I recently published an article in The Observer (The Guardian’s Sunday paper) about the inevitability of cancer and how it stems from the very same thing that is also the source of all evolutionary innovation: mutations. Read the full article here.
The gist of my article is this quote from probably the most prolific cancer researcher of all time, Bob Weinberg:
If you live long enough, you will get cancer.
The inevitability of cancer has made itself painfully clear over the past century. As mortality from almost all other causes has plummeted, cancer rates have skyrocketed. While there is good reason to believe that some aspects of modern lifestyle and diet also contribute, the bulk of the rise in cancer is simply because we are no longer dying from so many other things.
In the early 1900s, the leading causes of natural death were, in order, pneumonia, influenza, tuberculosis, and gastrointestinal infections, mostly cholera. Thanks to vaccines and other public health measures, these have largely been conquered in the developed world. Even deaths by accidents have been cut in half, per capita, over the last 100 years. We live longer and healthier lives than ever before.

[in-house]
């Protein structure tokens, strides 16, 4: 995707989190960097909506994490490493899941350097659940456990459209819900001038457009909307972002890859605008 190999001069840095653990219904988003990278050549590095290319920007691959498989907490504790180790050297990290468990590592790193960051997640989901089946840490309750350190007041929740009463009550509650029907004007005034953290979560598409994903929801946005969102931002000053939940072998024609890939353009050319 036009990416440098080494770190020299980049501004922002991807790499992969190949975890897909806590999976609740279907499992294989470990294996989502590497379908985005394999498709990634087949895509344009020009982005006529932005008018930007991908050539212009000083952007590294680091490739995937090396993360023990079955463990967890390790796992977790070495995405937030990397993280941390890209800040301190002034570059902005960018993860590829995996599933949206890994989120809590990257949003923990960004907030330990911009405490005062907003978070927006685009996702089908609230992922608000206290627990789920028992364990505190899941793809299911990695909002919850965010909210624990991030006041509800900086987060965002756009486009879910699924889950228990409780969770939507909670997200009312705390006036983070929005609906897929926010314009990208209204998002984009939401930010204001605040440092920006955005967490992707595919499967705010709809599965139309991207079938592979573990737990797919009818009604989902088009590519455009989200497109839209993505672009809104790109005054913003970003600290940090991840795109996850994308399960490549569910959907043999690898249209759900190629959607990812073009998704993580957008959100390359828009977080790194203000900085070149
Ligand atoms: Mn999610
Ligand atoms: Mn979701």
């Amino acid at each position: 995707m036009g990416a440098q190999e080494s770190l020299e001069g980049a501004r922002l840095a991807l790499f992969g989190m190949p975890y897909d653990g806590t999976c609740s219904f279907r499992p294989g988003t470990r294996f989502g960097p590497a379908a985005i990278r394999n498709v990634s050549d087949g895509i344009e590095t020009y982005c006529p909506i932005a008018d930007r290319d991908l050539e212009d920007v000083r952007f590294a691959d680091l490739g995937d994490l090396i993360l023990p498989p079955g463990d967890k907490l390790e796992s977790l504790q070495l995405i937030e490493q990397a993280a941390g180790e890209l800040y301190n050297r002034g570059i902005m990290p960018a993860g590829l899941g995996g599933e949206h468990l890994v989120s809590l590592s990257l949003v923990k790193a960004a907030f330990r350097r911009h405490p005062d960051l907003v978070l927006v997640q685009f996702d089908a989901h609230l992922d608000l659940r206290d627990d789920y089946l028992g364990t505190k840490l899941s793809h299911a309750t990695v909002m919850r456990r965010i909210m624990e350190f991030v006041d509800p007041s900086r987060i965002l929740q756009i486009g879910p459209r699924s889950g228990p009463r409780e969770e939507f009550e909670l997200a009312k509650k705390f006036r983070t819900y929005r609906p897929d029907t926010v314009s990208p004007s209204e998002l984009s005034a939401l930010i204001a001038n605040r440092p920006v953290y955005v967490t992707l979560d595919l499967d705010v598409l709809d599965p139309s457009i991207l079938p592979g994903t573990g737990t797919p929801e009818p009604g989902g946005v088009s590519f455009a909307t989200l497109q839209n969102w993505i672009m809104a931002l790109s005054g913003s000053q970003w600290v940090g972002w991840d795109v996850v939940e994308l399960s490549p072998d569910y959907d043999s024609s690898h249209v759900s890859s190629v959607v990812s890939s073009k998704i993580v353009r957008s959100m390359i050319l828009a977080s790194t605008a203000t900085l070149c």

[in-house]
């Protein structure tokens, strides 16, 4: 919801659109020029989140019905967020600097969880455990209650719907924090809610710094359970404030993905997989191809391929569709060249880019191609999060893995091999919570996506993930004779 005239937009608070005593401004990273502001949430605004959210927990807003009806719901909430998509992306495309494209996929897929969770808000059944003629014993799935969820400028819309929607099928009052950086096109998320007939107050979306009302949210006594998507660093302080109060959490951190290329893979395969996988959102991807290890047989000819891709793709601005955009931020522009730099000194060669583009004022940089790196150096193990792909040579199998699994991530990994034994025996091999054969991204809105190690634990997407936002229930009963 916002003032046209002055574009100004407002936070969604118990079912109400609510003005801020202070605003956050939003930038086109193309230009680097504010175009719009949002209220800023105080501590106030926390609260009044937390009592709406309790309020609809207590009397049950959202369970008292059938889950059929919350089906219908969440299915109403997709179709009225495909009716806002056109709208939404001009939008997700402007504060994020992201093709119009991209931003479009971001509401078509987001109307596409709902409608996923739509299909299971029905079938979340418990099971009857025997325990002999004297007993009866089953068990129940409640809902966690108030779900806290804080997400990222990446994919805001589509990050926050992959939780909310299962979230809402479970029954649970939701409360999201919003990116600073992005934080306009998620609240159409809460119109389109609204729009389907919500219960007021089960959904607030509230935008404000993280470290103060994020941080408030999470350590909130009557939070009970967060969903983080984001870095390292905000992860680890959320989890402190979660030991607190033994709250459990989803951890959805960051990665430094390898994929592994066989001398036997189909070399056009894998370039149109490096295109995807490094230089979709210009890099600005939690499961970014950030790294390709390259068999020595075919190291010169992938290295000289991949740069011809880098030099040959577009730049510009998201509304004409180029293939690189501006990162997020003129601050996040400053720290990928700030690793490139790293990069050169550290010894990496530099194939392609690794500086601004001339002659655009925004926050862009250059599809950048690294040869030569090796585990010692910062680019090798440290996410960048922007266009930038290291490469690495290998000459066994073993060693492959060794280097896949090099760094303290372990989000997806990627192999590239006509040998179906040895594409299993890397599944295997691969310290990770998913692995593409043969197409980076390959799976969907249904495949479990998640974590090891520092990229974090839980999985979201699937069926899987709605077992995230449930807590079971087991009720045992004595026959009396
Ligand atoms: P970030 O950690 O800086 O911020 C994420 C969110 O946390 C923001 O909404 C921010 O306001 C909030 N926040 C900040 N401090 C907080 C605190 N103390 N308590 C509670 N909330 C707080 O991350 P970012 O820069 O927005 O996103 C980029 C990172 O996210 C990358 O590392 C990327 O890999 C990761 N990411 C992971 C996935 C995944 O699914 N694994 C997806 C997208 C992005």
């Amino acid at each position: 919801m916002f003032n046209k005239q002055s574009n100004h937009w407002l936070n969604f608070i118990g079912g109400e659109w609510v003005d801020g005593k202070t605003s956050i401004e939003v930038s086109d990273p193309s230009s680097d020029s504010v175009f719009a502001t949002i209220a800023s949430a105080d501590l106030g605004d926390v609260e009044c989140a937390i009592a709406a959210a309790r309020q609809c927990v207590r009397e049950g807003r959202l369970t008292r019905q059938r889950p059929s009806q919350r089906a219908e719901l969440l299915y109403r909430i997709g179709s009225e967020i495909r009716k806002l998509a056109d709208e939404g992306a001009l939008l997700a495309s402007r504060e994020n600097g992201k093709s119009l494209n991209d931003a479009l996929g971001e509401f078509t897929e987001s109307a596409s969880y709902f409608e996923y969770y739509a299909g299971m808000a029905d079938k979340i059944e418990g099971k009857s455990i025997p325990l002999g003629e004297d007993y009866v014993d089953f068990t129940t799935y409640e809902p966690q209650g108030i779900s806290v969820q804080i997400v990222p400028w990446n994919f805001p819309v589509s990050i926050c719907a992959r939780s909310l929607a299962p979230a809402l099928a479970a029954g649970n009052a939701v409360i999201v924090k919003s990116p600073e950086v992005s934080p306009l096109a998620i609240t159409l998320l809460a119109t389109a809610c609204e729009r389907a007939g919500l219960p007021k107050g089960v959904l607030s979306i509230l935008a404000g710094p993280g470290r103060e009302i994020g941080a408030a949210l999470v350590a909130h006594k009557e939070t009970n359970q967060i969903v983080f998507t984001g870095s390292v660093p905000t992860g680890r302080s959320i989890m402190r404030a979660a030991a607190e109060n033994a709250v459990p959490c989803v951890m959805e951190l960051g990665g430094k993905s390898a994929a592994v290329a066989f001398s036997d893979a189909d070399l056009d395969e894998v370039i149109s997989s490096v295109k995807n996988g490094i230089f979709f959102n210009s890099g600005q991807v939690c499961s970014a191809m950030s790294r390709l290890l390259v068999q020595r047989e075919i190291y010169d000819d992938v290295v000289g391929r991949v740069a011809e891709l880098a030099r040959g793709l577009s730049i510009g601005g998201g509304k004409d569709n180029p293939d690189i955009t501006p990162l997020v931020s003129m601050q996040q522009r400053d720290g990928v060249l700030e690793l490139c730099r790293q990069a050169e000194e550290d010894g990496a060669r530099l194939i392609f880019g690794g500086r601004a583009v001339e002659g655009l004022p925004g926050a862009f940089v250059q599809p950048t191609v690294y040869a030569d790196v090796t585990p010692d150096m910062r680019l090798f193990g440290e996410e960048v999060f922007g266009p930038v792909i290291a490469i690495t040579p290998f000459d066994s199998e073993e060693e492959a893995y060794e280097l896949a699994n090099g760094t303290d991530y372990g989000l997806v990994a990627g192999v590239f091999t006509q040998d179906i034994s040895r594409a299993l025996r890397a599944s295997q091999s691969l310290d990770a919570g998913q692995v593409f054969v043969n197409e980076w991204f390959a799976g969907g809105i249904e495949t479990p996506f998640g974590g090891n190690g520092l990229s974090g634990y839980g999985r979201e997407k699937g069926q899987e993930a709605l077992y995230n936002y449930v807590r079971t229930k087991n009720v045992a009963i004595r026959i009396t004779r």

Until we get cancer.
In the article, I then go on to discuss the basic cell division control mechanisms. Proto-oncogenes are responsible for driving the cell forward and tumor suppressors hold the cell back. The problem is that mutations are a constant scourge that happen randomly throughout the genomes of all cells. Eventually, the odds catch up with us and a mutation knocks out a tumor suppressor gene and then a subsequent mutation hyper-activates a proto-oncogene, turning it into a oncogene. This is a simplified view, of course, but the point is that mutations strike randomly and will eventually disable our cells’ ability to restrain themselves from dividing uncontrollably. They eventually become mindless zombies taking over the whole organ and spreading to other ones.
But mutations are also nature’s source of diversity and experimentation. They are the raw material with which natural selection fosters evolutionary innovation and adaptation. This has always been so, since the first time a single-cell organism tried sticking together with another cell, rather than going it all alone.
Innovation and cancer. You can’t have one without the other.
Also, this article was based on a short passage from my book, Human Errors.